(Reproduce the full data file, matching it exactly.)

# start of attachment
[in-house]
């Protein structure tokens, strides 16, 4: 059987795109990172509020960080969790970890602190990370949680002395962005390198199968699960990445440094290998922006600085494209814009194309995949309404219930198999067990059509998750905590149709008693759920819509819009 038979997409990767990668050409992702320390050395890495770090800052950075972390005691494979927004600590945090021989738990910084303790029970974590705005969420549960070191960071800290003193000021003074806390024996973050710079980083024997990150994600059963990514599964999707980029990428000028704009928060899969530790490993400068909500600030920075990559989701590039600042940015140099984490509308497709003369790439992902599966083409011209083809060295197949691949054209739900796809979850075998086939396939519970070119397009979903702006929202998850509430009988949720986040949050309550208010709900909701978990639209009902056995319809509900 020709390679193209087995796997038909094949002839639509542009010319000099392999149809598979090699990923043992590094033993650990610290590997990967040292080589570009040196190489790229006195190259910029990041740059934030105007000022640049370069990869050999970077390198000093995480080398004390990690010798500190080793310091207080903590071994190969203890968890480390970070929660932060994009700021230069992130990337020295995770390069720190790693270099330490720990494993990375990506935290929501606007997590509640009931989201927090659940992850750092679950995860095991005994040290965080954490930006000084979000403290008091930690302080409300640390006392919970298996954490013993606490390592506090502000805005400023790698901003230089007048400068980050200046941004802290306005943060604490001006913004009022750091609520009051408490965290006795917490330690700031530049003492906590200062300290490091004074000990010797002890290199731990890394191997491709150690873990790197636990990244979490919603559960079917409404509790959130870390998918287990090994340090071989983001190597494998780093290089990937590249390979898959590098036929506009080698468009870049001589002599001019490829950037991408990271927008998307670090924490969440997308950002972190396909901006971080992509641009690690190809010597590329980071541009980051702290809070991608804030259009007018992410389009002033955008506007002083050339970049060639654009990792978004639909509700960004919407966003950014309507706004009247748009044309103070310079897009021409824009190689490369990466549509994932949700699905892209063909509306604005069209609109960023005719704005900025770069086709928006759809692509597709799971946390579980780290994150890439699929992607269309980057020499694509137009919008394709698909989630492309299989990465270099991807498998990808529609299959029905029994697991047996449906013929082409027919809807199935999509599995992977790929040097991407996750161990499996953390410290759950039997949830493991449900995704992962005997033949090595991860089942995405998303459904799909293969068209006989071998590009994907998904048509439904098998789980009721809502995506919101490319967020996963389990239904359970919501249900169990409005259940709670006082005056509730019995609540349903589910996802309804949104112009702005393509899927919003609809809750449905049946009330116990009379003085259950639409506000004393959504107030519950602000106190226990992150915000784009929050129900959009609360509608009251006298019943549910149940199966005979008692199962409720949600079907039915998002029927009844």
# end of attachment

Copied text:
[in-house]
């Protein structure tokens, strides 16, 4: 059987795109990172509020960080969790970890602190990370949680002395962005390198199968699960990445440094290998922006600085494209814009194309995949309404219930198999067990059509998750905590149709008693759920819509819009 038979997409990767990668050409992702320390050395890495770090800052950075972390005691494979927004600590945090021989738990910084303790029970974590705005969420549960070191960071800290003193000021003074806390024996973050710079980083024997990150994600059963990514599964999707980029990428000028704009928060899969530790490993400068909500600030920075990559989701590039600042940015140099984490509308497709003369790439992902599966083409011209083809060295197949691949054209739900796809979850075998086939396939519970070119397009979903702006929202998850509430009988949720986040949050309550208010709900909701978990639209009902056995319809509900 020709390679193209087995796997038909094949002839639509542009010319000099392999149809598979090699990923043992590094033993650990610290590997990967040292080589570009040196190489790229006195190259910029990041740059934030105007000022640049370069990869050999970077390198000093995480080398004390990690010798500190080793310091207080903590071994190969203890968890480390970070929660932060994009700021230069992130990337020295995770390069720190790693270099330490720990494993990375990506935290929501606007997590509640009931989201927090659940992850750092679950995860095991005994040290965080954490930006000084979000403290008091930690302080409300640390006392919970298996954490013993606490390592506090502000805005400023790698901003230089007048400068980050200046941004802290306005943060604490001006913004009022750091609520009051408490965290006795917490330690700031530049003492906590200062300290490091004074000990010797002890290199731990890394191997491709150690873990790197636990990244979490919603559960079917409404509790959130870390998918287990090994340090071989983001190597494998780093290089990937590249390979898959590098036929506009080698468009870049001589002599001019490829950037991408990271927008998307670090924490969440997308950002972190396909901006971080992509641009690690190809010597590329980071541009980051702290809070991608804030259009007018992410389009002033955008506007002083050339970049060639654009990792978004639909509700960004919407966003950014309507706004009247748009044309103070310079897009021409824009190689490369990466549509994932949700699905892209063909509306604005069209609109960023005719704005900025770069086709928006759809692509597709799971946390579980780290994150890439699929992607269309980057020499694509137009919008394709698909989630492309299989990465270099991807498998990808529609299959029905029994697991047996449906013929082409027919809807199935999509599995992977790929040097991407996750161990499996953390410290759950039997949830493991449900995704992962005997033949090595991860089942995405998303459904799909293969068209006989071998590009994907998904048509439904098998789980009721809502995506919101490319967020996963389990239904359970919501249900169990409005259940709670006082005056509730019995609540349903589910996802309804949104112009702005393509899927919003609809809750449905049946009330116990009379003085259950639409506000004393959504107030519950602000106190226990992150915000784009929050129900959009609360509608009251006298019943549910149940199966005979008692199962409720949600079907039915998002029927009844």